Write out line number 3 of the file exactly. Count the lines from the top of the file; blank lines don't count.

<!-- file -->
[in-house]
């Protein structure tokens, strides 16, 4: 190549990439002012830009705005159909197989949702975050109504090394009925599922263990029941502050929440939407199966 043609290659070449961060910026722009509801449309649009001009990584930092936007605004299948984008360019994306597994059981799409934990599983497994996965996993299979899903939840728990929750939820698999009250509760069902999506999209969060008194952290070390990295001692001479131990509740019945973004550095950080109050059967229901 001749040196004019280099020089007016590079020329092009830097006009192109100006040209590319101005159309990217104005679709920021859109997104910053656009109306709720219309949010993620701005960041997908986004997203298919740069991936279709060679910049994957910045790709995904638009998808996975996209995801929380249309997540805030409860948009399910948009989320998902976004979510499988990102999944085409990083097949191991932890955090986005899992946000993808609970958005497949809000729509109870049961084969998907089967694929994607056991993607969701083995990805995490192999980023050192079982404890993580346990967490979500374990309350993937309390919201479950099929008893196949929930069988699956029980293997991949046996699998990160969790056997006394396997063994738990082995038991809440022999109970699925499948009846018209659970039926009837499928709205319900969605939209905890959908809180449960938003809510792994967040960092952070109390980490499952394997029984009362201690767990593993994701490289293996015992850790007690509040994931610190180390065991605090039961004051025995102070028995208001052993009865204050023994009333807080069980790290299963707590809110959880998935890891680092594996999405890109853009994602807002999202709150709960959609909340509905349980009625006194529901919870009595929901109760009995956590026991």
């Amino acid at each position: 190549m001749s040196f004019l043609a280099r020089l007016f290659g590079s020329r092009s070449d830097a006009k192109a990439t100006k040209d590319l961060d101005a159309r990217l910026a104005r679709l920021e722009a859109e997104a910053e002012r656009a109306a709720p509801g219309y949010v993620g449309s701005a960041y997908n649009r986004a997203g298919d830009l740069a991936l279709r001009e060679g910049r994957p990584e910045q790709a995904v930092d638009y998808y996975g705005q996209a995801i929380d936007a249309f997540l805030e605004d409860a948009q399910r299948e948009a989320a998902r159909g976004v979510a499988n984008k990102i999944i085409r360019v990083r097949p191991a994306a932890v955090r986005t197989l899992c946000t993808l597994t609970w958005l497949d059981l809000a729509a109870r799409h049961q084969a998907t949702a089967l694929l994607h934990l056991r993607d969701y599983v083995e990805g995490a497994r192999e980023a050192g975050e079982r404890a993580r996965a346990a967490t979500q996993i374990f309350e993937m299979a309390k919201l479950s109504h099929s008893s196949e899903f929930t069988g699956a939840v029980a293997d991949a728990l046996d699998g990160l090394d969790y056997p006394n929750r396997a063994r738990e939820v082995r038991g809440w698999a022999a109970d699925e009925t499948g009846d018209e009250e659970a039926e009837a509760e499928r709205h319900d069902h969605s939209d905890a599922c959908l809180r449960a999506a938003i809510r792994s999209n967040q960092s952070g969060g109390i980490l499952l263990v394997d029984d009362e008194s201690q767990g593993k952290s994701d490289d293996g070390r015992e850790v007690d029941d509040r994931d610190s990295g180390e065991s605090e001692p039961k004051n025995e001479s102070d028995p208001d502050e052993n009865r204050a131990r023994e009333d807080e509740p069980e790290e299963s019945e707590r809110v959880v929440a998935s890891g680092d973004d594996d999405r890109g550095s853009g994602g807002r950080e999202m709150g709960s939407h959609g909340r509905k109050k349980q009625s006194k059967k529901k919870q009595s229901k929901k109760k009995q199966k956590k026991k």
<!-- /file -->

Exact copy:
């Amino acid at each position: 190549m001749s040196f004019l043609a280099r020089l007016f290659g590079s020329r092009s070449d830097a006009k192109a990439t100006k040209d590319l961060d101005a159309r990217l910026a104005r679709l920021e722009a859109e997104a910053e002012r656009a109306a709720p509801g219309y949010v993620g449309s701005a960041y997908n649009r986004a997203g298919d830009l740069a991936l279709r001009e060679g910049r994957p990584e910045q790709a995904v930092d638009y998808y996975g705005q996209a995801i929380d936007a249309f997540l805030e605004d409860a948009q399910r299948e948009a989320a998902r159909g976004v979510a499988n984008k990102i999944i085409r360019v990083r097949p191991a994306a932890v955090r986005t197989l899992c946000t993808l597994t609970w958005l497949d059981l809000a729509a109870r799409h049961q084969a998907t949702a089967l694929l994607h934990l056991r993607d969701y599983v083995e990805g995490a497994r192999e980023a050192g975050e079982r404890a993580r996965a346990a967490t979500q996993i374990f309350e993937m299979a309390k919201l479950s109504h099929s008893s196949e899903f929930t069988g699956a939840v029980a293997d991949a728990l046996d699998g990160l090394d969790y056997p006394n929750r396997a063994r738990e939820v082995r038991g809440w698999a022999a109970d699925e009925t499948g009846d018209e009250e659970a039926e009837a509760e499928r709205h319900d069902h969605s939209d905890a599922c959908l809180r449960a999506a938003i809510r792994s999209n967040q960092s952070g969060g109390i980490l499952l263990v394997d029984d009362e008194s201690q767990g593993k952290s994701d490289d293996g070390r015992e850790v007690d029941d509040r994931d610190s990295g180390e065991s605090e001692p039961k004051n025995e001479s102070d028995p208001d502050e052993n009865r204050a131990r023994e009333d807080e509740p069980e790290e299963s019945e707590r809110v959880v929440a998935s890891g680092d973004d594996d999405r890109g550095s853009g994602g807002r950080e999202m709150g709960s939407h959609g909340r509905k109050k349980q009625s006194k059967k529901k919870q009595s229901k929901k109760k009995q199966k956590k026991k």